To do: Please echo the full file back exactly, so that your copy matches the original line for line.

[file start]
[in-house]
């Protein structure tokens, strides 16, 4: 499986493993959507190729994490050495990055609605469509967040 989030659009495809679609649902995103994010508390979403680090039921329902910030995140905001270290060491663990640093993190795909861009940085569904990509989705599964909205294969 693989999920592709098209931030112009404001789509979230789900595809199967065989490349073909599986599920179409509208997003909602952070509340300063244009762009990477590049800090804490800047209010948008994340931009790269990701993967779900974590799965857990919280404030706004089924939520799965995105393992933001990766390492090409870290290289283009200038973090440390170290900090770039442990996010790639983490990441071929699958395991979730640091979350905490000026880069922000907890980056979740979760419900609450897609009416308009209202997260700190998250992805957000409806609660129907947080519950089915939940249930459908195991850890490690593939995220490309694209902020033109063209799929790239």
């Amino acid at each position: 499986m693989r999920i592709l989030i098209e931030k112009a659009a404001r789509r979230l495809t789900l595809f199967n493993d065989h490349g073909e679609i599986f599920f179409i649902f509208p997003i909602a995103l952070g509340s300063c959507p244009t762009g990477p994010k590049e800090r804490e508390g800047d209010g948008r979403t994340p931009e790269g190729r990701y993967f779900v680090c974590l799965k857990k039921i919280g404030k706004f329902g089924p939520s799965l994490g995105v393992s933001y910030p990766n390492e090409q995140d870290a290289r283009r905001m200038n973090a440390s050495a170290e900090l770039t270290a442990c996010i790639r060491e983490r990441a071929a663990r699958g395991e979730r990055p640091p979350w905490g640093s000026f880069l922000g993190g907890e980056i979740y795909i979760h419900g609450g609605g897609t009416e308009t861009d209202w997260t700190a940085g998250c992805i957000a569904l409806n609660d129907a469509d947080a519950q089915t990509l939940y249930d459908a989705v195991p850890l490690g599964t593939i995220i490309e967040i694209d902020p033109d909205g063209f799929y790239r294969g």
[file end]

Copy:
[in-house]
């Protein structure tokens, strides 16, 4: 499986493993959507190729994490050495990055609605469509967040 989030659009495809679609649902995103994010508390979403680090039921329902910030995140905001270290060491663990640093993190795909861009940085569904990509989705599964909205294969 693989999920592709098209931030112009404001789509979230789900595809199967065989490349073909599986599920179409509208997003909602952070509340300063244009762009990477590049800090804490800047209010948008994340931009790269990701993967779900974590799965857990919280404030706004089924939520799965995105393992933001990766390492090409870290290289283009200038973090440390170290900090770039442990996010790639983490990441071929699958395991979730640091979350905490000026880069922000907890980056979740979760419900609450897609009416308009209202997260700190998250992805957000409806609660129907947080519950089915939940249930459908195991850890490690593939995220490309694209902020033109063209799929790239």
């Amino acid at each position: 499986m693989r999920i592709l989030i098209e931030k112009a659009a404001r789509r979230l495809t789900l595809f199967n493993d065989h490349g073909e679609i599986f599920f179409i649902f509208p997003i909602a995103l952070g509340s300063c959507p244009t762009g990477p994010k590049e800090r804490e508390g800047d209010g948008r979403t994340p931009e790269g190729r990701y993967f779900v680090c974590l799965k857990k039921i919280g404030k706004f329902g089924p939520s799965l994490g995105v393992s933001y910030p990766n390492e090409q995140d870290a290289r283009r905001m200038n973090a440390s050495a170290e900090l770039t270290a442990c996010i790639r060491e983490r990441a071929a663990r699958g395991e979730r990055p640091p979350w905490g640093s000026f880069l922000g993190g907890e980056i979740y795909i979760h419900g609450g609605g897609t009416e308009t861009d209202w997260t700190a940085g998250c992805i957000a569904l409806n609660d129907a469509d947080a519950q089915t990509l939940y249930d459908a989705v195991p850890l490690g599964t593939i995220i490309e967040i694209d902020p033109d909205g063209f799929y790239r294969g």